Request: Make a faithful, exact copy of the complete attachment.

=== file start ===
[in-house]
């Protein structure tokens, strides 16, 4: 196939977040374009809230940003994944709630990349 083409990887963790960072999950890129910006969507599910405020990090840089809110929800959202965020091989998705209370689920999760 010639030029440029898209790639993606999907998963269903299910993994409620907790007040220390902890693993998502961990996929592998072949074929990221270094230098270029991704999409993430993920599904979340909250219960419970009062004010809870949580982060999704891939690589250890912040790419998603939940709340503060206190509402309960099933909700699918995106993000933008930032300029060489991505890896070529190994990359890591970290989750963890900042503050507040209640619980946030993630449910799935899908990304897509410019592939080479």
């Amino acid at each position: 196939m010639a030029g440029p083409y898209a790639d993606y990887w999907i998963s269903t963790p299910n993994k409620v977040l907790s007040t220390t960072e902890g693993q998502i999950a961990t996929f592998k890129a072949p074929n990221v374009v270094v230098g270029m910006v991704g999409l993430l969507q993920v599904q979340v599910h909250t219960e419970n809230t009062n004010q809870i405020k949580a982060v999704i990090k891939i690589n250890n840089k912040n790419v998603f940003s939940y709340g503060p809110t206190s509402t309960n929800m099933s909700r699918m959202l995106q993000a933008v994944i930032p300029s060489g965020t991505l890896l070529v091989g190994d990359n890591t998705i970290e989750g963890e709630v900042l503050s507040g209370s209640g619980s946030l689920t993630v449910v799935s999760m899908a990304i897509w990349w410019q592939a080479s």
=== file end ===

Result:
[in-house]
């Protein structure tokens, strides 16, 4: 196939977040374009809230940003994944709630990349 083409990887963790960072999950890129910006969507599910405020990090840089809110929800959202965020091989998705209370689920999760 010639030029440029898209790639993606999907998963269903299910993994409620907790007040220390902890693993998502961990996929592998072949074929990221270094230098270029991704999409993430993920599904979340909250219960419970009062004010809870949580982060999704891939690589250890912040790419998603939940709340503060206190509402309960099933909700699918995106993000933008930032300029060489991505890896070529190994990359890591970290989750963890900042503050507040209640619980946030993630449910799935899908990304897509410019592939080479």
């Amino acid at each position: 196939m010639a030029g440029p083409y898209a790639d993606y990887w999907i998963s269903t963790p299910n993994k409620v977040l907790s007040t220390t960072e902890g693993q998502i999950a961990t996929f592998k890129a072949p074929n990221v374009v270094v230098g270029m910006v991704g999409l993430l969507q993920v599904q979340v599910h909250t219960e419970n809230t009062n004010q809870i405020k949580a982060v999704i990090k891939i690589n250890n840089k912040n790419v998603f940003s939940y709340g503060p809110t206190s509402t309960n929800m099933s909700r699918m959202l995106q993000a933008v994944i930032p300029s060489g965020t991505l890896l070529v091989g190994d990359n890591t998705i970290e989750g963890e709630v900042l503050s507040g209370s209640g619980s946030l689920t993630v449910v799935s999760m899908a990304i897509w990349w410019q592939a080479s």